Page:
She’s a demorat in California, that’s all the qualifications she needs to be elected in that state.

Loretta Sanchez

Loretta Sanchez

From Sacramento Bee: California U.S. Rep. Loretta Sanchez, who points to expertise in homeland security issues as a reason for Californians to elect her to the U.S. Senate this fall, has missed more than half the hearings of the House Committee on Homeland Security since she first joined the influential panel 13 years ago.

She’s far from the only one. It’s not uncommon for members of Congress, who may have conflicting meetings or other responsibilities, to miss committee meetings, and there are many with worse records than Sanchez.

But Sanchez has ranked particularly low in attendance in recent years: Last year, she ranked 28th out of 30 committee members after missing seven of the nine full committee hearings for which the Government Publishing Office has transcripts.

She also missed nearly all 2015 meetings of the Subcommittees on Border and Maritime Security and on Cybersecurity, Infrastructure Protection and Security Technologies, according to the available official transcripts.

Sanchez announced in May of last year that she is running for the Senate to replace the retiring Barbara Boxer – so, not surprisingly, Sanchez spent time in California working on her campaign effort.

But she also missed the bulk of the meetings in 2013 and 2014, including most held by the subcommittees on border security and Counterterrorism and Intelligence.

Sanchez attended nine of the 22 full committee hearings those years, placing her near the bottom in attendance. Among the hearings she missed were “Worldwide Threats to the Homeland” and “The Rising Terrorist Threat and the Unfulfilled 9/11 Recommendations.”

Sanchez joined the Homeland Security Committee in 2003 and has attended 44 percent of the hearings since then, according to a McClatchy analysis of the full-committee hearings for which there are official transcripts released by the Government Publishing Office.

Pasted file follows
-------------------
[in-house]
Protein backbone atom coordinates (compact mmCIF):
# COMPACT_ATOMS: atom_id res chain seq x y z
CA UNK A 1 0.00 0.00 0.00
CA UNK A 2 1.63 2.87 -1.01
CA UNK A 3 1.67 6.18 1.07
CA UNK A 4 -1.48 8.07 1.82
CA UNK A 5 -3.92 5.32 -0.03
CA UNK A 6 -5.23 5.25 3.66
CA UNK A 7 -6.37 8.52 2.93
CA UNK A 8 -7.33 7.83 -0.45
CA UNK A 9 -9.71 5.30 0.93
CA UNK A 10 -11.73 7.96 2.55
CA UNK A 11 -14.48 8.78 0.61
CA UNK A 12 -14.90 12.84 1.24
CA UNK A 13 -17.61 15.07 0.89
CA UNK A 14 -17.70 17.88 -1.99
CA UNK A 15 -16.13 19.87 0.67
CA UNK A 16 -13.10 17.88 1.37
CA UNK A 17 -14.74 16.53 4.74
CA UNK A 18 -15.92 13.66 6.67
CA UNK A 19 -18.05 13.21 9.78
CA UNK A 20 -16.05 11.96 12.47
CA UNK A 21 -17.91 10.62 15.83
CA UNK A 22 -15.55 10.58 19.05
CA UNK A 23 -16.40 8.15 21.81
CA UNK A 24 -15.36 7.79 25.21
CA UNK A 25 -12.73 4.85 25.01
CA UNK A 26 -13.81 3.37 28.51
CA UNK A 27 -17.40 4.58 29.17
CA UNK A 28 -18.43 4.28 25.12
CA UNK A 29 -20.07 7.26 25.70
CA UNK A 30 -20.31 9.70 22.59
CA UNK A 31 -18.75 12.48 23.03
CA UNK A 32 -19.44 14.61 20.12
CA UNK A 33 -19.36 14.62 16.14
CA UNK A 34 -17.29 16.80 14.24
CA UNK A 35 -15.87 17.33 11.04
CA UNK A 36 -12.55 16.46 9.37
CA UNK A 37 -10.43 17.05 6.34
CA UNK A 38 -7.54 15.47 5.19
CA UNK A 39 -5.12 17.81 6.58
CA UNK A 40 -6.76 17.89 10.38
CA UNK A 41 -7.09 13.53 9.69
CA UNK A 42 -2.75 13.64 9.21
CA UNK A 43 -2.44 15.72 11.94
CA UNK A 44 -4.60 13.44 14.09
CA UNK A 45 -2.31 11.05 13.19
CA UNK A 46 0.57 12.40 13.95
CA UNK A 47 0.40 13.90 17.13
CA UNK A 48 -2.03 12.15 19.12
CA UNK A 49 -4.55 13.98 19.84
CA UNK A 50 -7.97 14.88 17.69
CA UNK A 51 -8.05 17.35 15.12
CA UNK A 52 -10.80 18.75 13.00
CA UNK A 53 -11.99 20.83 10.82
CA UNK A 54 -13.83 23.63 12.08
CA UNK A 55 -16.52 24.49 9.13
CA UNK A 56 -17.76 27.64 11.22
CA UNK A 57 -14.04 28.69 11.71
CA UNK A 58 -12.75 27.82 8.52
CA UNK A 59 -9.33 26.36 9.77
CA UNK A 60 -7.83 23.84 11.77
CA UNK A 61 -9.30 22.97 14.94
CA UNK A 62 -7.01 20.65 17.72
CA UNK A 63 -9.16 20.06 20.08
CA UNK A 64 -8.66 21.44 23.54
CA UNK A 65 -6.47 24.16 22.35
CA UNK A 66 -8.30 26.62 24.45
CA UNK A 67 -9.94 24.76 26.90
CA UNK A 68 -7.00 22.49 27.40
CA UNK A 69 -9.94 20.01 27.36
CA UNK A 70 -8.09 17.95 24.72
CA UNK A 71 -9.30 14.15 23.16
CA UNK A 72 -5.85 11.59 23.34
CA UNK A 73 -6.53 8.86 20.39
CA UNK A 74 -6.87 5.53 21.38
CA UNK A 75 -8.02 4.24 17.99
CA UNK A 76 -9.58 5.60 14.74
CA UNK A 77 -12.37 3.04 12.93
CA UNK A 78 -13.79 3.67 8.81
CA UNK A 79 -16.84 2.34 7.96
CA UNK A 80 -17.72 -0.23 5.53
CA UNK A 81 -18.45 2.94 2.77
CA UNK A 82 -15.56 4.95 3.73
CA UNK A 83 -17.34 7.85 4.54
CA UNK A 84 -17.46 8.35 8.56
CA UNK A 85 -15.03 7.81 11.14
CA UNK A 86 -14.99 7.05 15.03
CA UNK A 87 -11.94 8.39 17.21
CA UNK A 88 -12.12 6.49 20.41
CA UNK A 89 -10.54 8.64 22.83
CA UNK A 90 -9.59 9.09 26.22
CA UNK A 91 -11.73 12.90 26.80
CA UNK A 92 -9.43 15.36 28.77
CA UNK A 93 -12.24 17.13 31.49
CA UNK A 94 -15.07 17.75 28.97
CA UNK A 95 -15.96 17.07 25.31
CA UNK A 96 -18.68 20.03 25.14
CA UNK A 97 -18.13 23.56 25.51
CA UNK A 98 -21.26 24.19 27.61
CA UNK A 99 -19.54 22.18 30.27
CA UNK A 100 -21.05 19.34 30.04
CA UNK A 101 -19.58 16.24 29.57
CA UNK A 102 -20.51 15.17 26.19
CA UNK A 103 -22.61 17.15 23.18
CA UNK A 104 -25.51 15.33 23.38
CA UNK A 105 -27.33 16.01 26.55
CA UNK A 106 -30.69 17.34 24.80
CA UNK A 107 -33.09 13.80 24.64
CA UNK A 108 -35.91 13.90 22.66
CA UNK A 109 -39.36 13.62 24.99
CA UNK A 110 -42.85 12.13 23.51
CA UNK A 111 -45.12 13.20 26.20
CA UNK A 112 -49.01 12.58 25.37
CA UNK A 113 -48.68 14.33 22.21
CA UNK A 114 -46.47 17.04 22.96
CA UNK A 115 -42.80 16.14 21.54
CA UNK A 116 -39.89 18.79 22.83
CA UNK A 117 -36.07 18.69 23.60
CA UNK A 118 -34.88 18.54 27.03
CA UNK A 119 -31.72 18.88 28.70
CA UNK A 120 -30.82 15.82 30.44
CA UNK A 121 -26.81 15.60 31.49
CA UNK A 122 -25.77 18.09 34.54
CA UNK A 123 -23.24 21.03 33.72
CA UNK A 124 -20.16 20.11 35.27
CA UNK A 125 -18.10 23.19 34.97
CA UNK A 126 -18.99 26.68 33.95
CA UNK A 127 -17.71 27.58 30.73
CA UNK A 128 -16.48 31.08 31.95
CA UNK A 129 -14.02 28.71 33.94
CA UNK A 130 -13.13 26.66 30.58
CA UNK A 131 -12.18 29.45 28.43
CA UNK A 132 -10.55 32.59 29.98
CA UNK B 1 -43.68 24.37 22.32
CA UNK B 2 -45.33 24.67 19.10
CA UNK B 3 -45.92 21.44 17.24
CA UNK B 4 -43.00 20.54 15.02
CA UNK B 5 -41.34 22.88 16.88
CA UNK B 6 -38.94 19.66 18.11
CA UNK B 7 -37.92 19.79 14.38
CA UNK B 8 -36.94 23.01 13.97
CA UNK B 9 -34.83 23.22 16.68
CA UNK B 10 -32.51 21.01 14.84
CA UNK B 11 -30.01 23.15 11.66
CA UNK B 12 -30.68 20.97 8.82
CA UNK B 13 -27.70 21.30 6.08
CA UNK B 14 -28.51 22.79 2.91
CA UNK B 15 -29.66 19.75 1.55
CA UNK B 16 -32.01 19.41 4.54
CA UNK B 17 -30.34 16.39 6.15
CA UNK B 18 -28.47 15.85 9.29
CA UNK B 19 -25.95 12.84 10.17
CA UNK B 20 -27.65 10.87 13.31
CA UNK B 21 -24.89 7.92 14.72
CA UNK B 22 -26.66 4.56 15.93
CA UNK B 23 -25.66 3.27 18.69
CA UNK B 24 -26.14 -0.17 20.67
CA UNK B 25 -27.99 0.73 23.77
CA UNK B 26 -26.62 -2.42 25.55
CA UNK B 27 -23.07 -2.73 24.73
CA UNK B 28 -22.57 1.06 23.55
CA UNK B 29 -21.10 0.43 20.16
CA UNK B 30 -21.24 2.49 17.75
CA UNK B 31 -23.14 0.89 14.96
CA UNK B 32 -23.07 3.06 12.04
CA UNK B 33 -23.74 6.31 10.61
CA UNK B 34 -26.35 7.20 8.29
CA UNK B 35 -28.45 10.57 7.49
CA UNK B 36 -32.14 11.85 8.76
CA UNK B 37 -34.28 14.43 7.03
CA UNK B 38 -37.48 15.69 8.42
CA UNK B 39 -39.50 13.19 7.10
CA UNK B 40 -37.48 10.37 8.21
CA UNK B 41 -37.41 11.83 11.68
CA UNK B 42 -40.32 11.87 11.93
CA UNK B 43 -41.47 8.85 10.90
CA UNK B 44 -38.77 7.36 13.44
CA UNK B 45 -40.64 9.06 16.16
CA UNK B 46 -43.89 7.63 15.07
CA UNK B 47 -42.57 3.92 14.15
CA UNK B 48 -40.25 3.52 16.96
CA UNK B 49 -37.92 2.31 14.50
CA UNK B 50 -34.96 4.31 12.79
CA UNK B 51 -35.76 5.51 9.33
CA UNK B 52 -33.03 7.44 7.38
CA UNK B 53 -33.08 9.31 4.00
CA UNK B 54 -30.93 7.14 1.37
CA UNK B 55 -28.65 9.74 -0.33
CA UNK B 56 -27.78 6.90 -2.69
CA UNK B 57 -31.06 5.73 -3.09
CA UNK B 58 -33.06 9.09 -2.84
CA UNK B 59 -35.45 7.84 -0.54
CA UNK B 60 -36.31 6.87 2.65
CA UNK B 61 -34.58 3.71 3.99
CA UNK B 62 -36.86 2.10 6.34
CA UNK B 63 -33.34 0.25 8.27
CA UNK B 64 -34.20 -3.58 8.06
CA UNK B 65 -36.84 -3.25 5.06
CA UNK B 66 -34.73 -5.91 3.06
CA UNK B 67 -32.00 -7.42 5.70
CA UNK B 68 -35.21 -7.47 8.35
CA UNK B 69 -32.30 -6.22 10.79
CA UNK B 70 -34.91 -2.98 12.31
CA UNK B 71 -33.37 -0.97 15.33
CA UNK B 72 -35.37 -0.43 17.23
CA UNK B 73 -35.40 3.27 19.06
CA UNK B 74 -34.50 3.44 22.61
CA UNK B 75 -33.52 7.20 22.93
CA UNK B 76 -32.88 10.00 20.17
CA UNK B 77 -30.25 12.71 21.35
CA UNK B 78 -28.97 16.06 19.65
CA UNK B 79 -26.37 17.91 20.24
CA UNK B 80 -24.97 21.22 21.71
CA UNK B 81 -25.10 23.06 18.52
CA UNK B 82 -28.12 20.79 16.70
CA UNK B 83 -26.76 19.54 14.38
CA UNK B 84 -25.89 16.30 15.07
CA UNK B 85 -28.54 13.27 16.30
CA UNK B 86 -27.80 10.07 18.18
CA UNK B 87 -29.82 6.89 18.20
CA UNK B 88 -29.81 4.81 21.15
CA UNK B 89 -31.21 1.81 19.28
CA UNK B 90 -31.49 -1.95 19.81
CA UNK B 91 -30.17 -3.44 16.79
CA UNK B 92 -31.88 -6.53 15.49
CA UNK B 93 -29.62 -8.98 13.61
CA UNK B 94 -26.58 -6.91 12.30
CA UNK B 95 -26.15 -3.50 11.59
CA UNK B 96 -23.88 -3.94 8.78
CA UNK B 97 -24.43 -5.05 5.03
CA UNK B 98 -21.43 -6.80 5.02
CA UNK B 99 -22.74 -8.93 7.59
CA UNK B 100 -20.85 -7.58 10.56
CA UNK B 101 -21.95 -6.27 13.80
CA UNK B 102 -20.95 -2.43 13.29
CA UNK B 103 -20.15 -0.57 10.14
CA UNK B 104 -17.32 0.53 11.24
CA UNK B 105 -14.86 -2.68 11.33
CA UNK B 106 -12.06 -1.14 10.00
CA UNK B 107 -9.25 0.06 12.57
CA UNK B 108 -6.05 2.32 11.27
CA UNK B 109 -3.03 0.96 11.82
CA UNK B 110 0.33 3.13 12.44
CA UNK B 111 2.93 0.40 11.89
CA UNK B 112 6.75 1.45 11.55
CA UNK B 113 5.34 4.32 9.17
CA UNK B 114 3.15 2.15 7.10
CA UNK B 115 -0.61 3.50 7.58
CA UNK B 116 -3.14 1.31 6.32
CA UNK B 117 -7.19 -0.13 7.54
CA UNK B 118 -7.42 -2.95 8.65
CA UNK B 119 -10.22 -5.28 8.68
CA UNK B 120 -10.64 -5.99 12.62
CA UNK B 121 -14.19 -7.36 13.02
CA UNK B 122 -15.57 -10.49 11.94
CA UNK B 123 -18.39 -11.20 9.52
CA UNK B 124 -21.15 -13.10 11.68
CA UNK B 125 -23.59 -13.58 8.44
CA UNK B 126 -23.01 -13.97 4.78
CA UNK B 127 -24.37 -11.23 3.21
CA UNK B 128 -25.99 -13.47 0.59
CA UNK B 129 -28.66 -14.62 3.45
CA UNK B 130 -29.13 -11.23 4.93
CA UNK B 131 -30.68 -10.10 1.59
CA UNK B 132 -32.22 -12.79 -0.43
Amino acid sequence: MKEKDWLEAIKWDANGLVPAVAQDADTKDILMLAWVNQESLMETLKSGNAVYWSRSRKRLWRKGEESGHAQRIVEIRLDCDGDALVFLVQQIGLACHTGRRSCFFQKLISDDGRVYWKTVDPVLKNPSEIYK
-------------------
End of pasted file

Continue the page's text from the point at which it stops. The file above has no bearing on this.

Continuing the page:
Her attendance record is far from the worst – Republican U.S. Rep. Bill Young of Florida, for example, didn’t show up for a single hearing during his two years on the committee – but it’s below the 55 percent average for members of the committee dating in 2003.

Sanchez has campaigned on her position as the most senior female member of the Homeland Security Committee, saying she “has emerged as an expert on intelligence and counterterrorism issues.”

Sanchez is also a senior member of the Armed Services Committee, where she is on a pair of subcommittees and is particularly known for her work combating military sexual assault and expanding women’s combat roles. The Armed Services Committee transcripts don’t indicate how many of the meetings Sanchez and other members attended.

Sanchez spokesman Luis Vizcaino said attending hearings was one aspect of her role on both committees, along with subcommittee work, briefings and congressional trips to volatile regions of the globe. “She is known and respected in Congress and the Pentagon for her expertise on military readiness and counterterrorism,” Vizcaino said in a statement.

“Her work ethic, commitment to her committee role and 20 years of experience on national security issues has provided her with a strong foundation of in-depth knowledge and expertise. Rep. Sanchez is always speaking with leaders and experts to get the information and intelligence needed to make the best decision for the security of this nation,” Vizcaino said.

Read the whole story here.

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Advocates demand that California DMV suspend fines for poor people

Gee, I wonder which “poor” people they are trying to assist…

serious

From Sacramento Bee: Advocates for the poor are demanding that the California Department of Motor Vehicles stop suspending the driver licenses of people who fail to pay traffic fines or appear in court.